Definition of the outer measure and the outer measure of an interval.

I'm taking a course in Real Analysis covering Measure Theory. We are using Real Analysis by Royden/Fitzpatrick as the text. I'm going through the book and I'm struggling to understand the approach of Proposition 1 which states: The outer measure of an interval is it's length. This makes me think I'm misunderstanding the definition of the outer measure.

I understand the first part which tells us that if we have an interval $$[a,b]$$, let $$\epsilon > 0$$ be given. Then $$[a,b] \subseteq (a- \epsilon, b+ \epsilon)$$ so $$m^*([a,b]) \leq \ell((a- \epsilon, b+ \epsilon) = b - a + 2\epsilon$$. Since this holds for any $$\epsilon > 0$$ then $$m^*([a,b]) \leq b-a$$.

My question is: Why can't we use the same trick to show the other inequality? We have that $$(a - \epsilon, b + \epsilon)$$ is a cover of $$[a,b]$$. Then $$\ell(a-\epsilon ,b+\epsilon) = b - a + 2\epsilon \geq b-a$$. Since the outer measure, in this case, is defined as $$m^*([a,b]) = \inf \left\{ \sum_{k=1}^{\infty} \ell (I_k) : [a,b] \subseteq \cup_{k=1}^{\infty} I_k \right\},$$ then why can't we say $$b-a + 2\epsilon \geq m^*([a,b]) \geq b-a$$, by virtue of $$m^*([a,b])$$ being defined as the infimum?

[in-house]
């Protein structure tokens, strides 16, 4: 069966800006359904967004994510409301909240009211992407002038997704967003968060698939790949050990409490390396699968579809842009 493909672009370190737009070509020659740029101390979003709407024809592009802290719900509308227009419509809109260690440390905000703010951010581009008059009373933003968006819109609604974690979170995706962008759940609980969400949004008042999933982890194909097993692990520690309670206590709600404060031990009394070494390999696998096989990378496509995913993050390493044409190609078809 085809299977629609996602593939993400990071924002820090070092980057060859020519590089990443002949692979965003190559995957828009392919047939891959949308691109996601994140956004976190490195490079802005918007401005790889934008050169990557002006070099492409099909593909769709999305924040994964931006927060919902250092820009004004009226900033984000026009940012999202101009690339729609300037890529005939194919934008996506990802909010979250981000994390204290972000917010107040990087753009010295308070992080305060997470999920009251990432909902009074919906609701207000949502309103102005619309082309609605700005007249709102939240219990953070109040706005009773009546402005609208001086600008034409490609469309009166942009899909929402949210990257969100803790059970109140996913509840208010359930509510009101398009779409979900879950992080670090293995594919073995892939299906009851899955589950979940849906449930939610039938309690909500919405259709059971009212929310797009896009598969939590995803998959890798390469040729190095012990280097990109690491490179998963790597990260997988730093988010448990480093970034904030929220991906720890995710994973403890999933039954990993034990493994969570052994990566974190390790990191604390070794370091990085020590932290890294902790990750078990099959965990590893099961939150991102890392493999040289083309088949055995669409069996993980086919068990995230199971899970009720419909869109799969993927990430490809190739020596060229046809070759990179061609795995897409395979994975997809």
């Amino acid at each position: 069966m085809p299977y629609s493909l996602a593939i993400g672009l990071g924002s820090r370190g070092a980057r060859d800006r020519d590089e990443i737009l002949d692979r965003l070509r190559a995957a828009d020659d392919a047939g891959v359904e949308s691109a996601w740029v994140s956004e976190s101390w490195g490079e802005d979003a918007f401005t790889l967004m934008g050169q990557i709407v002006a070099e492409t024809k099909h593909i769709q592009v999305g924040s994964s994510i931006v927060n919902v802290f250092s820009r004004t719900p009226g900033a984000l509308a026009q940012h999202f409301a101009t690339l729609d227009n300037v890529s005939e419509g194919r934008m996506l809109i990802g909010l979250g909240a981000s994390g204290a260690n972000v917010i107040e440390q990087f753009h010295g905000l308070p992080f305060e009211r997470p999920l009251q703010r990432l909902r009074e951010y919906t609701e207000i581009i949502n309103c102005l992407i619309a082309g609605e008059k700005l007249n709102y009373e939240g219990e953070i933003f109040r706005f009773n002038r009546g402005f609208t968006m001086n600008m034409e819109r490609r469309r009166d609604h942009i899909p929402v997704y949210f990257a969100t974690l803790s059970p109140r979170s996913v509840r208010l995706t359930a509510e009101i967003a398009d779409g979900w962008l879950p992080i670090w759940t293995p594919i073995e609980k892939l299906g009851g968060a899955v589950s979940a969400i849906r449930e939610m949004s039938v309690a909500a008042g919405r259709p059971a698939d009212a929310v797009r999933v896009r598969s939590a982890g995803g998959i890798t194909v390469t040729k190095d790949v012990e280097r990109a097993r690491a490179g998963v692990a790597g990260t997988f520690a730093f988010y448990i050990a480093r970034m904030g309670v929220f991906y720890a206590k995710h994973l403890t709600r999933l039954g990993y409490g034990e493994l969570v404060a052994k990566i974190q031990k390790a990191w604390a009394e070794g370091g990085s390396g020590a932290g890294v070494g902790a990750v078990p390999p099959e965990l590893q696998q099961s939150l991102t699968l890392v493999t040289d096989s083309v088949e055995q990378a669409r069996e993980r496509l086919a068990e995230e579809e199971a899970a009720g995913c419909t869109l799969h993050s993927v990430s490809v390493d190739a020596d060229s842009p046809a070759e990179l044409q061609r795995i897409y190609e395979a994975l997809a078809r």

We have an open cover that is bounded below by $$b-a$$, so can't we say that the the infimum over all open covers is bounded below by $$b-a$$? The textbook takes a different approach using the compactness of the interval. I understand the proof of that. I just don't understand we we have to take that approach. This makes me think I'm misunderstanding something subtle about the definition of the outer measure. If someone could help clarify the definition that would be greatly appreciated!

• You have to prove that $m^*([a,b]) \geq b-a$. The above doesn't prove it. Sep 16, 2020 at 16:25

By definition of the infimum: the infimum of a subset $$S$$ of a partially ordered set $$T$$, denoted $$\inf S$$ is the greatest element in $$T$$ that is less than or equal to all elements of $$S$$.
Applying that, you have no way to select a set of interval $$I_k$$ with $$[a,b] \subseteq \cup_{k=1}^{\infty} I_k$$ and conclude that $$m^*([a,b]) \ge b-a$$.
So I think the issue is that just because we found an open cover whose sum is bounded below by $$b-a$$ it doesn't mean that every open cover's sum is bounded below by $$b-a$$. We could possibly still find an open cover that is less that $$b-a$$. This is why the text approaches it in this way. You start with an arbitrary open cover, reduce it to a finite cover and show that it is larger than $$b-a$$. Since the given open cover is arbitrary, it holds for all open covers and thus the measure is also greater than or equal to $$b-a$$.